However, when the electric motor inertia is bigger than the load inertia, the electric motor will require more power than is otherwise essential for the particular application. This boosts costs since it requires having to pay more for a engine that’s larger than necessary, and because the increased power usage requires higher operating costs. The solution is to use a gearhead to match the inertia of the motor to the inertia of the load.
Recall that inertia is a measure of an object’s resistance to improve in its motion and is a function of the object’s mass and shape. The greater an object’s inertia, the more torque is required to accelerate or decelerate the object. This means that when the load inertia is much larger than the engine inertia, sometimes it can cause extreme overshoot or increase settling times. Both circumstances can decrease production range throughput.
Inertia Matching: Today’s servo motors are generating more torque relative to frame size. That’s because of dense copper windings, light-weight materials, and high-precision gearbox energy magnets. This creates greater inertial mismatches between servo motors and the loads they want to move. Utilizing a gearhead to better match the inertia of the motor to the inertia of the load allows for using a smaller motor and results in a far more responsive system that is easier to tune. Again, that is attained through the gearhead’s ratio, where in fact the reflected inertia of the strain to the electric motor is decreased by 1/ratio^2.
As servo technology has evolved, with manufacturers generating smaller, yet better motors, gearheads are becoming increasingly essential companions in motion control. Locating the optimum pairing must take into account many engineering considerations.
So how really does a gearhead go about providing the energy required by today’s more demanding applications? Well, that all goes back to the basics of gears and their ability to alter the magnitude or direction of an applied force.
The gears and number of teeth on each gear create a ratio. If a motor can generate 20 in-lbs. of torque, and a 10:1 ratio gearhead is mounted on its result, the resulting torque will be close to 200 in-pounds. With the ongoing emphasis on developing smaller footprints for motors and the gear that they drive, the ability to pair a smaller motor with a gearhead to attain the desired torque result is invaluable.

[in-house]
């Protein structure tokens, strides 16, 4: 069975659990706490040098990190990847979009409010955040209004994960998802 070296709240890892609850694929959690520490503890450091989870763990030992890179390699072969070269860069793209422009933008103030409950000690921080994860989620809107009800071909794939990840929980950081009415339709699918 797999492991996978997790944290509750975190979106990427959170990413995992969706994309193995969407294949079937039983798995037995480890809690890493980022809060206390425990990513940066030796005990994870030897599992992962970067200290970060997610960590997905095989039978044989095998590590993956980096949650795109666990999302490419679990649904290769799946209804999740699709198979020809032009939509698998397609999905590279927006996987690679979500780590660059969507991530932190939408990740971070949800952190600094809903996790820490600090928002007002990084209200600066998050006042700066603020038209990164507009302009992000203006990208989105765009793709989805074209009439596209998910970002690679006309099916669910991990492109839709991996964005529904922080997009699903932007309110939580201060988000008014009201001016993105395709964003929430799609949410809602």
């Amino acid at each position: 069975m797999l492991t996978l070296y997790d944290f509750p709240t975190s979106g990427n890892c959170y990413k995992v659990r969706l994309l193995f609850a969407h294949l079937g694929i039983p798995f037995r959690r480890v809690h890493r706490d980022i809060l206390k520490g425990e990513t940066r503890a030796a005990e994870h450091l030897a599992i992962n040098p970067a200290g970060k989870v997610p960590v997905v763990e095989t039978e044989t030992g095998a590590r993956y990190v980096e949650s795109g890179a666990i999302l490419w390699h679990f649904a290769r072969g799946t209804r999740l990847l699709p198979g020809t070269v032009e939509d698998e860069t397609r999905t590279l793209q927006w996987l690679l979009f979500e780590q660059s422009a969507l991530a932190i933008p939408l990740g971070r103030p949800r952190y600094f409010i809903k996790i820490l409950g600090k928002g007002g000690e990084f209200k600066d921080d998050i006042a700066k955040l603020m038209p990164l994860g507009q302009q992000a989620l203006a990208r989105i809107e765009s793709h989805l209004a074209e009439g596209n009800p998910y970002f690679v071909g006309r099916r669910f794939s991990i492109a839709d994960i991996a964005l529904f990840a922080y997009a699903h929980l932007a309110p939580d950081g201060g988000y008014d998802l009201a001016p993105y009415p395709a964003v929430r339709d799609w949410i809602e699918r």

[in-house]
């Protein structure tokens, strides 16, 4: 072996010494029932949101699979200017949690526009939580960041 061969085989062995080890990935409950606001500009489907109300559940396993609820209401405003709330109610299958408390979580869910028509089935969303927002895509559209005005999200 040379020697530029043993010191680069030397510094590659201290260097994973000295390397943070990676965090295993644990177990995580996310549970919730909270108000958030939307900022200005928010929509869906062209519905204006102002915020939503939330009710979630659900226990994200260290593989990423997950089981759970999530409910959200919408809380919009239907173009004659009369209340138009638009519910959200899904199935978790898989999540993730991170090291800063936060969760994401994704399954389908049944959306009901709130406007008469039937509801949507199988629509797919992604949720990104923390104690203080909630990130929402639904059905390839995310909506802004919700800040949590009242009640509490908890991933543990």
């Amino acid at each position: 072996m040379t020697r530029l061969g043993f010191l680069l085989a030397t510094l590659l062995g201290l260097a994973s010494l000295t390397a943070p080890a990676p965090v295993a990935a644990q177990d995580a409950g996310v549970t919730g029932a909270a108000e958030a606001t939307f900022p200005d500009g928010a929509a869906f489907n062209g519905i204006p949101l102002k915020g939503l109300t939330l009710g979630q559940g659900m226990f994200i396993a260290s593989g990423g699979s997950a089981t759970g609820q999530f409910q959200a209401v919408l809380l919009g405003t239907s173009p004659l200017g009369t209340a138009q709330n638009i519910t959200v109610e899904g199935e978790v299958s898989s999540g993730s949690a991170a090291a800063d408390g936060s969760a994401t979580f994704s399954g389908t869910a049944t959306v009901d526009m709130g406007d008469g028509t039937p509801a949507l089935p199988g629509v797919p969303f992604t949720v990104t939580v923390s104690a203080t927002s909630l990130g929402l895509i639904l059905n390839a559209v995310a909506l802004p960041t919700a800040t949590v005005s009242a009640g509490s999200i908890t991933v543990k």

A motor could be rated at 2,000 rpm, but your application may just require 50 rpm. Attempting to perform the motor at 50 rpm may not be optimal predicated on the following;
If you are working at a very low quickness, such as for example 50 rpm, as well as your motor feedback resolution isn’t high enough, the update rate of the electronic drive may cause a velocity ripple in the application. For example, with a motor feedback resolution of 1 1,000 counts/rev you possess a measurable count at every 0.357 degree of shaft rotation. If the electronic drive you are employing to regulate the motor includes a velocity loop of 0.125 milliseconds, it’ll look for that measurable count at every 0.0375 degree of shaft rotation at 50 rpm (300 deg/sec). When it generally does not see that count it’ll speed up the motor rotation to think it is. At the speed that it finds the next measurable count the rpm will be too fast for the application form and the drive will slow the motor rpm back off to 50 rpm and then the whole process starts yet again. This continuous increase and reduction in rpm is what will cause velocity ripple in an application.
A servo motor operating at low rpm operates inefficiently. Eddy currents are loops of electric current that are induced within the motor during procedure. The eddy currents actually produce a drag power within the motor and will have a greater negative effect on motor functionality at lower rpms.
An off-the-shelf motor’s parameters might not be ideally suited to run at a low rpm. When an application runs the aforementioned motor at 50 rpm, essentially it is not using all of its offered rpm. Because the voltage continuous (V/Krpm) of the motor is set for an increased rpm, the torque constant (Nm/amp), which is usually directly related to it-is lower than it requires to be. As a result the application requirements more current to drive it than if the application had a motor specifically created for 50 rpm.
A gearheads ratio reduces the engine rpm, which is why gearheads are sometimes called gear reducers. Utilizing a gearhead with a 40:1 ratio, the motor rpm at the input of the gearhead will be 2,000 rpm and the rpm at the result of the gearhead will be 50 rpm. Working the electric motor at the higher rpm will permit you to avoid the problems mentioned in bullets 1 and 2. For bullet 3, it allows the look to use less torque and current from the motor based on the mechanical benefit of the gearhead.